Political and economic experts have criticized the National Resistance Movement (NRM’s) mission of fragmenting the country into smaller administrative units.
They say for instance the cost of maintaining the increasing number of districts, municipalities town councils, and sub-counties is shooting to unbearable levels.
Makerere University researcher and development historian Mwambusya Ndebesa, says the whole ‘district-hood mission’ a move by the ruling NRM government seeks to cement patronage system.
Ndebesa says this move is opposed to the NRM’s much talked about ideology and a belief and promotion of nationalism and Pan-Africanism with a broader view of regional integration and African unity.
According to a recent report by the Citizens’ Coalition for Electoral Democracy in Uganda (CCEDU), there more than 2.1 million elected leaders in Uganda.
Ndebesa contends that there are even many more non-elected political posts including Resident District Commissioners, Presidential Advisors among others. He notes that the more districts are created, the more stress is put on the national financial resources.
Prof. Yash Tandon, a member of the famous gang of four, describes the fragmentation of the country as “disastrous.” He argues for instance that in order to swell its ranks, the NRM party continues to bring in more members through creation of new districts, monetary, and job inducements. He contends the numbers are increasing, but without corresponding quality in ideology.
CCEDU Coordinator Crispin Kaheru says that approximately 25 per cent of the annual national budget goes to recruiting and paying for politicians and according to Kaheru, which is a little return on investment.
Prof. John Jean Barya, the Head of Department of Public and Comparative Law at the Makerere University School of law said the creation of new districts are not useful and a burden to both to state and the taxpayers.
However, he notes that these districts can be changed and transformed into something else if the government and perhaps its successor chooses to.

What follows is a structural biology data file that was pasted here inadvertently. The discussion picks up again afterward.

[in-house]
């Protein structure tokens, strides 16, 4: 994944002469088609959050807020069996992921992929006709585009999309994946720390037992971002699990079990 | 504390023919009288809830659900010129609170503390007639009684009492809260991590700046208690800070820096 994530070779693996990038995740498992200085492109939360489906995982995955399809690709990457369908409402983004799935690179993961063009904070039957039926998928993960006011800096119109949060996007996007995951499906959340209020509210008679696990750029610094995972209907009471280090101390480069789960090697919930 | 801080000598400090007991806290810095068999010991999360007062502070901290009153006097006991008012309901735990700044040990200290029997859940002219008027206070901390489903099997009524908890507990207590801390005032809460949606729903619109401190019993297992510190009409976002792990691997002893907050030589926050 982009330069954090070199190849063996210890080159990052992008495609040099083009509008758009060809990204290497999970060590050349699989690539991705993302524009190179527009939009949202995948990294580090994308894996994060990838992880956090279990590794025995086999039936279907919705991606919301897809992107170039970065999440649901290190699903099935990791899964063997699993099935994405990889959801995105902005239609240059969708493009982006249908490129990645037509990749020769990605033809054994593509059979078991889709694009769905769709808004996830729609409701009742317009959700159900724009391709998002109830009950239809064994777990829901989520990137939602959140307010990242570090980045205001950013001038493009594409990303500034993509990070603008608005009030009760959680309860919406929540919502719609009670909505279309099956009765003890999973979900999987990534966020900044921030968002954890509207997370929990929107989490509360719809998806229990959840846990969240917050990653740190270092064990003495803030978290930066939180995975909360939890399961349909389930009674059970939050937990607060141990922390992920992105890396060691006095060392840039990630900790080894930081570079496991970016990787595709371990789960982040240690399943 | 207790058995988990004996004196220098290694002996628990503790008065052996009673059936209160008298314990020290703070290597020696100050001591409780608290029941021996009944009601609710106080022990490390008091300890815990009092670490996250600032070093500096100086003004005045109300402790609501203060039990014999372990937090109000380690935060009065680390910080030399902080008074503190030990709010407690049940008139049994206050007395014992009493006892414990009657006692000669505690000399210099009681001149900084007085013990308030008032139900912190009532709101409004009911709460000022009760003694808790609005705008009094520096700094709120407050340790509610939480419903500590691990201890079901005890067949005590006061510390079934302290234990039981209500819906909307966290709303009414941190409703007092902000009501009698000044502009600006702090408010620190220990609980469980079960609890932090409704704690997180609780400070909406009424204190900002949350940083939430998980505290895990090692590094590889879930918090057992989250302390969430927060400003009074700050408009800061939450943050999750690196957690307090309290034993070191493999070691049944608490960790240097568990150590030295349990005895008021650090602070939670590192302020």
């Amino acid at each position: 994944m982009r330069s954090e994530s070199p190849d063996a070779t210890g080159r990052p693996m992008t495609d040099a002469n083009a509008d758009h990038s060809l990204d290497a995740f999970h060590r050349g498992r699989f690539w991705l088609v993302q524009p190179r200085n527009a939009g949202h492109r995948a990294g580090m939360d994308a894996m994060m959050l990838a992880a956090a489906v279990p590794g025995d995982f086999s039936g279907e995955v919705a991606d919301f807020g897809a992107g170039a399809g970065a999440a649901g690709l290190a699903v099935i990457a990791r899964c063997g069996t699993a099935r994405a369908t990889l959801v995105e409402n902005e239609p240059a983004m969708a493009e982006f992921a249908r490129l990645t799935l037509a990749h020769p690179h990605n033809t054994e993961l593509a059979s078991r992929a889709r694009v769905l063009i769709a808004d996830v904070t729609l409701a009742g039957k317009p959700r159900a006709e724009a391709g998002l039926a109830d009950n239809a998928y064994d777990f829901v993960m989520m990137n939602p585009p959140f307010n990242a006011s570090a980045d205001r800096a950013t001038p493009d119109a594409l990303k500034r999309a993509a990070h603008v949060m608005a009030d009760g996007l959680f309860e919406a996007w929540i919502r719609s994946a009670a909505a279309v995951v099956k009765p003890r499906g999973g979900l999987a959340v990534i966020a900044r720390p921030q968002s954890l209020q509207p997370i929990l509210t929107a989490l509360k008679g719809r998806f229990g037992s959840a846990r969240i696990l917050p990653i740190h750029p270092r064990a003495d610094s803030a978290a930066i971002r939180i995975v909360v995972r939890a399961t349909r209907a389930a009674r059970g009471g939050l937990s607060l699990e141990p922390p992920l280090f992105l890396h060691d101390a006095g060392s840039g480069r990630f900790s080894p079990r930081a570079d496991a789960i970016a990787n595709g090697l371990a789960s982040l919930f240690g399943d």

He says for instance; the districts can be merged later and their infrastructure used for productive purposes in other national projects.
According to Prof. Barya, conflicts can never be solved by splitting districts rather than addressing the root causes of the prevalent conflicts in the areas.
A Parliamentary report on the Ministerial Policy Statement of Local Government, Public Service, and Public Service Commission on for the Financial Year 2019/2020 indicate that the 203 New Town councils and 198 Sub-counties that were created are not fully operational.
The report also notes that some are existing in shadow having no staff and that there is no provision for budget for wages, non-wage and Development in the next financial year 2019/ 2020.
Corti Paul Lakuma, a Research Fellow, in Macro Department at the Economic Policy Research Centre (EPRC) says while the argument of extending services to the people and sharing power was initially viable, it is currently becoming too costly to maintain.
“Creation of more districts, of course, increases on government’s operational costs in terms of salaries, non-wage and it affects the development budgets of those units you will find most districts will only be spending on salaries. But there is the other side of it. The argument from those who create these units or those who advocate for them has been we need to share power more to give people more say but these are not viable financially I would say,” Lakuma told this publication.
Government spokesperson Ofwono Opondo, however, maintains that the creation of new administrative units is mainly to bring services closer to the people and to deal with local conflicts.
Opondo says there are many stakeholders in Uganda and that the President responds to what Ugandans demand and he cannot simply ignore simply because a section of the population is against it.